Jay-Z gives an in-depth interview to Rap Radar where he discusses the Kanye West beef, Lavar Ball and much more.
Jay talking about Kanye:
“Kanye’s my little brother. He’s talked about me a hundred times. He made a song called ‘Big Brother.’ We’ve gotten past bigger issues. But you brought my family into it and now it’s a problem with me. Now, it’s a real, real problem. And he knows it’s a problem because me and him would have been talked about it, we would have been resolved our issue, but he knows he crossed the line. I know him. He knows. Not only does he have to know, I know he knows because we never let this much space go between one of our disagreements and we’ve had many. That’s part of who we are. That’s what I like about him. He’s an honest person. He’s open and he’ll say things and he’s wrong a lot of times but we’ll confront it.”
Hov’s new album 4:44 has drawn a lot of praise and criticism from fans and celebrities. Jay also addresses the album and rumors.
Jay speaks on the money phone line:
“I didn’t even tell people to stop using the money phone. I didn’t say that. It doesn’t say that anywhere. I had to listen again. How is this being misinterpreted. I just said it ain’t money to us. It ain’t. That’s just an honest statement. Money to us is me and my three friends on the floor in Golden State. Not because the seats are expensive but because that’s what we’re doing here. You never seen that. Or building brands and pushing them forward. That can’tbe the end-all. That can’t be our goal, to get money and show it on the internet. That’s some corny shit. You can do it. I’ve been saying it. ‘Chains is cool to cop, but more important is lawyer fees.’ That’s my first album. I’ve always been trying to give people game. Here, learn from my experiences.
“I want the youth to do better. I want them to go further. I wanna look back and say ‘man, they took the paton and look what they did with it.’ And that’s not the answer. That will lead to tax problems and you’re not gonna be around forever. Yes, have fun. I’m not the fun police, but that can’t be it. That was the message I was conveying.”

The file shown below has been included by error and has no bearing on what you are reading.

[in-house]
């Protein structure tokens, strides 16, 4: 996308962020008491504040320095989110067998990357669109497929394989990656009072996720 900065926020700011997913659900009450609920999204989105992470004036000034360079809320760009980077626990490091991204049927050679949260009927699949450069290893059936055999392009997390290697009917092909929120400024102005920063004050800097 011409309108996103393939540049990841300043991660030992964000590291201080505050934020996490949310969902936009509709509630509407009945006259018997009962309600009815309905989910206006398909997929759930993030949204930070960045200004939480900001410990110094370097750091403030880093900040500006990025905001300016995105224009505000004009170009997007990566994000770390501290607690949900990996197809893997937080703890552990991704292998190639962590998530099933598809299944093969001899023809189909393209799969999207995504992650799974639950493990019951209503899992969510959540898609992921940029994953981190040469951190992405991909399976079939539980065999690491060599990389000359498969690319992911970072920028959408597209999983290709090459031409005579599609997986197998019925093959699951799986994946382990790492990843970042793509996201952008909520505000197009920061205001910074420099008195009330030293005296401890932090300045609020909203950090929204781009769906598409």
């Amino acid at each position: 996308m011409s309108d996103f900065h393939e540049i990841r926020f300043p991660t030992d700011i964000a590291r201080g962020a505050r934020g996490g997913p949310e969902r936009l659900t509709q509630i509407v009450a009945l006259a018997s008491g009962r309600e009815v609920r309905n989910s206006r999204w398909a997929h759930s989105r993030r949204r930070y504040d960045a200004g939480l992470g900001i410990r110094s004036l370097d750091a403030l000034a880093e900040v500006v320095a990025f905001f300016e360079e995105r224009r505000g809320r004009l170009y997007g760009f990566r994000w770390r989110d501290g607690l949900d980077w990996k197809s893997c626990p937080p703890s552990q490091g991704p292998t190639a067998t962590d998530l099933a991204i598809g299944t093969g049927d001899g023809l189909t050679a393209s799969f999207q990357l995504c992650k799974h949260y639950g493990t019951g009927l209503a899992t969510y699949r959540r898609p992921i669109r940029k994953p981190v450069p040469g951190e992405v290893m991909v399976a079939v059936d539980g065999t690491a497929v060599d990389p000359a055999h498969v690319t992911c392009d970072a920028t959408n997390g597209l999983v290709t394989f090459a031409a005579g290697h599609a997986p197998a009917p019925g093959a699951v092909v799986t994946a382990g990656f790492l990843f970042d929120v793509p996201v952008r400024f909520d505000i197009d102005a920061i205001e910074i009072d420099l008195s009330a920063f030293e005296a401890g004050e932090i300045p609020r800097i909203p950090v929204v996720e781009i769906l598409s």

Jay on dissing Future and Jewish people:
“That doesn’t make any sense. We just did a song together. I don’t have any problems with him. I don’t have a reason to try to embarrass him. It was just a rap thing. We’re so sensitive with rap, too. We’ve got to a place where you can’t say anything without apologizing.
“I thought about that line. I thought about hip-hop and I was like, I really don’t mean malice. What I mean by that is, the way his situation plays out because he’s such a public figure, mine would have played out that way and maybe four times more. His child is in a loving environment from what I see, I don’t know. I’m not discrediting step pops in the whole world. It was just a line to say, ‘That could happen to me in my future.’ Just so happened, his name was Future, and then I just made a scheme out of it. I didn’t mean any malice, but that’ a genuine fear.”
“It’s hard for me to take any [resistence] serious, because I exaggerated every black image in the world. If even you, as the Jewish community, if you don’t have a problem with the exaggerations of the guy eating watermelon and all the things that was happening… If you don’t have a problem with that, and that’s the only line you pick out, then you are being a hypocrite. I can’t address that in a real way. I gotta leave that where it is.
“Of course I know Jewish people don’t own all the property in the world. I mean, I own things! [laughs] It was an exaggeration, much like that racist cartoon.
“I pretty much said if you want to be good at property and things like that, follow this pattern. It’s almost like saying Kobe Bryant shot a lot of shots. And if you want to be good at basketball, practice, shoot a thousand shots, do what he did. And Kobe comes out and says ‘what you trying to say, every black guy plays basketball?’ That’s how ridiculous it is. Context is everything. And the context of the song clearly outlines what I’m trying to say and the point that I’m trying to say — “you guys did it right!”
Jay on 4:44 being his most personal album:
“I didn’t wanna just make an album to put out music, it needed to be important.
“There’s a couple things happening. On “You Must Love Me,” it’s 1997, people don’t know the people involved. So when you hear this story you not really attached to the people. You don’t really know them like that, you don’t know my mom. You come to know these characters at this point.
“And then I’ve never been so open for so long. Usually, it’s one song, two songs, three songs on an album. Then it’s sprinkled in other songs. But, for an entire album, to make 10 ‘You Must Love Me’s’ is new. And it kind of makes people uncomfortable.”